Serologic status and SARS COV-2 infection over 6-months of follow-up in healthcare workers in Chicago: A cohort study

John T. Wilkins*, Lisa R. Hirschhorn, Elizabeth L. Gray, Amisha Wallia, Mercedes Carnethon, Teresa R. Zembower, Joyce Ho, Benjamin J. DeYoung, Alex Zhu, Laura J. Rasmussen Torvik, Babafemi Taiwo, Charlesnika T. Evans

*Corresponding author for this work

Research output: Contribution to journalArticlepeer-review

1 Scopus citations


Objective: To determine the changes in SARS-CoV-2 serologic status and SARS-CoV-2 infection rates in healthcare workers (HCW) over 6-months of follow-up. Design: Prospective cohort study Setting and Participants: HCW in the Chicago area, USA Methods: Cohort participants were recruited in May/June 2020 for baseline serology testing (Abbott anti-Nucleocapsid IgG) and were then invited for follow-up serology testing 6 months later. Participants completed monthly online surveys which assessed demographics, medical history, COVID-19 illness, and exposures to SARS-CoV-2. The electronic medical record was used to identify SARS-CoV-2 PCR positivity during follow-up. Serologic conversion and SARS-CoV-2 infection or possible reinfection rates (cases per 10,000 person*days) by antibody status at baseline and follow-up were assessed. Results: 6510 HCW were followed for a total of 1,285,395 person*days (median follow-up, 216 days). For participants who had baseline and follow-up serology checked, 285 (6.1%) of the 4681 seronegative participants at baseline seroconverted to positive at follow-up; 138 (48%) of the 263 who were seropositive at baseline were seronegative at follow-up. When analyzed by baseline serostatus alone, 519 (8.4%) of 6194 baseline seronegative cohort participants had a positive PCR after baseline serology testing (rate = 4.25/10,000 person days). Of 316 participants who were seropositive at baseline, 8 (2.5%) met criteria for possible SARS-CoV-2 reinfection (PCR+ more than 90 days after baseline serology) during follow-up representing a rate of 1.27/10,000 days at risk. The adjusted rate ratio for possible reinfection in baseline seropositive compared to infection in baseline seronegative participants was 0.26, (95%CI: 0.13 – 0.53). Conclusions: Seropositivity in HCWs is associated with moderate protection from future SARS-CoV-2 infection.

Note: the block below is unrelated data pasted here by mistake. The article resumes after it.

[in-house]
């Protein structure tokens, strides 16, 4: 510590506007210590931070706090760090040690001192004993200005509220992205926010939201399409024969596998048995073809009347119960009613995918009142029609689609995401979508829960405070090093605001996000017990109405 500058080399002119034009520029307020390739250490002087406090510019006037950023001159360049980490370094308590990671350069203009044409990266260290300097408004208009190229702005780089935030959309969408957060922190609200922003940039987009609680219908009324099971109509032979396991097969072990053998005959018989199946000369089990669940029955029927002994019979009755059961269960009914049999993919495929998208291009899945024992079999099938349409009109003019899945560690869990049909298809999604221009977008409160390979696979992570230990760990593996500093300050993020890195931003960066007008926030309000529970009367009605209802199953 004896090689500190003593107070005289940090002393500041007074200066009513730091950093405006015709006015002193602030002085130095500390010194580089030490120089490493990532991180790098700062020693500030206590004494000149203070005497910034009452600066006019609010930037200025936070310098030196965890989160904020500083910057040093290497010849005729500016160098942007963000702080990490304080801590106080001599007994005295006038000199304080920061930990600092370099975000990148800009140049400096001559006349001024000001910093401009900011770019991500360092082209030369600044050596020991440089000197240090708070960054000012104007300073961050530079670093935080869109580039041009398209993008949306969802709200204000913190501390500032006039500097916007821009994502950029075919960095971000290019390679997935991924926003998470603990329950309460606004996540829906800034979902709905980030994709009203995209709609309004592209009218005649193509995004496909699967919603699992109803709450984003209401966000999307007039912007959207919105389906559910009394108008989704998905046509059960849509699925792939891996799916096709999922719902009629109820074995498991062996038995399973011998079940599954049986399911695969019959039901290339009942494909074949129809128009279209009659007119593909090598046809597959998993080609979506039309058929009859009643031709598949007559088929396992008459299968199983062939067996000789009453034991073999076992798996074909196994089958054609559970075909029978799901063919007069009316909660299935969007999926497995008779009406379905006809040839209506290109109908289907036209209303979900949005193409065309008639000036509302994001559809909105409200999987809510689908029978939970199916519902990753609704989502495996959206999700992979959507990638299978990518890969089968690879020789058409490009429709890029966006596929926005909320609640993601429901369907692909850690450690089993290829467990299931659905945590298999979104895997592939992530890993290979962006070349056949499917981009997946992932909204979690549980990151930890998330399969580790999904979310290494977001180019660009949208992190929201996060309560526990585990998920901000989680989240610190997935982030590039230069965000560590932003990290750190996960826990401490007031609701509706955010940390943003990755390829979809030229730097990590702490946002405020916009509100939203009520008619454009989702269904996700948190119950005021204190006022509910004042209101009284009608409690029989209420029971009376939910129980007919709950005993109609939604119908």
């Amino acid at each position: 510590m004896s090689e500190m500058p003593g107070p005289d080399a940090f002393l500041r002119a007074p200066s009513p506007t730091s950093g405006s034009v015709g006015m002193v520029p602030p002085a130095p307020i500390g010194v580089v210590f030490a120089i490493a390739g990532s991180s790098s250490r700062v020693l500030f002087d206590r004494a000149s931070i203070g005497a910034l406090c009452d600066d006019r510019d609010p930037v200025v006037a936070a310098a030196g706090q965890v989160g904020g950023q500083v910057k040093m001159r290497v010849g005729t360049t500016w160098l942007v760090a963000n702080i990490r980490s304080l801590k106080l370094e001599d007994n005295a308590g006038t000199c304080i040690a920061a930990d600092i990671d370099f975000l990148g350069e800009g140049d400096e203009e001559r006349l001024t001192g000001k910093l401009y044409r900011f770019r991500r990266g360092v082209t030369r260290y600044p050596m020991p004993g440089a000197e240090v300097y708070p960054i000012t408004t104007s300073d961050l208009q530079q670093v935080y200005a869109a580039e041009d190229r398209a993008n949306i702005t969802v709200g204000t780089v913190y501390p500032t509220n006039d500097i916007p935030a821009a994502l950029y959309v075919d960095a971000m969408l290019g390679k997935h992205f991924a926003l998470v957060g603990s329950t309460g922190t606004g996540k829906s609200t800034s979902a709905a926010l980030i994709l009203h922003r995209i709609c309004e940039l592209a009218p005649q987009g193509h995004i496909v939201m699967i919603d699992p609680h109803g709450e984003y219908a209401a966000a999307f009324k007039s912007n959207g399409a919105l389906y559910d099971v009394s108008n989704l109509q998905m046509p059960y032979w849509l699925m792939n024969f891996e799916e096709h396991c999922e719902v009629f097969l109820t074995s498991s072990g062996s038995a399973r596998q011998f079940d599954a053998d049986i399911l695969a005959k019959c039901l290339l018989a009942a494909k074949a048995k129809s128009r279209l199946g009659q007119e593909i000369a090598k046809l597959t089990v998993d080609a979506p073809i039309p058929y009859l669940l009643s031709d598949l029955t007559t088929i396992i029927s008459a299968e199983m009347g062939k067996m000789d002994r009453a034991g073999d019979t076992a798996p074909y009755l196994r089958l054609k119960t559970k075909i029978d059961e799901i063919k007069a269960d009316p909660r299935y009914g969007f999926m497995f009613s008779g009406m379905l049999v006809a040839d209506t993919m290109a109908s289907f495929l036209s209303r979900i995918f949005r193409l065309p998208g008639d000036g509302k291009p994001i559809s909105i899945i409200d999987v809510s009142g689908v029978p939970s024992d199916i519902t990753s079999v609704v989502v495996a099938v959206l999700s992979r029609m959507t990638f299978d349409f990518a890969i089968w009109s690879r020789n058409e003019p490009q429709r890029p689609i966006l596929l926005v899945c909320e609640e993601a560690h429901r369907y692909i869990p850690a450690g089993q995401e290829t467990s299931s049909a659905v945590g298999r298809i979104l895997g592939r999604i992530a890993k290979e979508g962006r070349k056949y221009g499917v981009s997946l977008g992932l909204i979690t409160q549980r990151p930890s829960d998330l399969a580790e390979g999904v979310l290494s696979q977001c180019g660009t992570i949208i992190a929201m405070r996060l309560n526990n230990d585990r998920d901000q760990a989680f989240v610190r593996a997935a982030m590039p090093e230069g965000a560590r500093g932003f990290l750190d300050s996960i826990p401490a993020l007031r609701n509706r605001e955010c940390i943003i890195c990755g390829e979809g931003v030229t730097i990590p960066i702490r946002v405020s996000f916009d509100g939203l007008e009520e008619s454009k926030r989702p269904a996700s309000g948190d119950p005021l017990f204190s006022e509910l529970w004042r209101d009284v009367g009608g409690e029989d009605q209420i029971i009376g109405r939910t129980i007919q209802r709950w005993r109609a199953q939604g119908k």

Original languageEnglish (US)
JournalInfection Control and Hospital Epidemiology
StateAccepted/In press - 2021

ASJC Scopus subject areas

  • Epidemiology
  • Microbiology (medical)
  • Infectious Diseases


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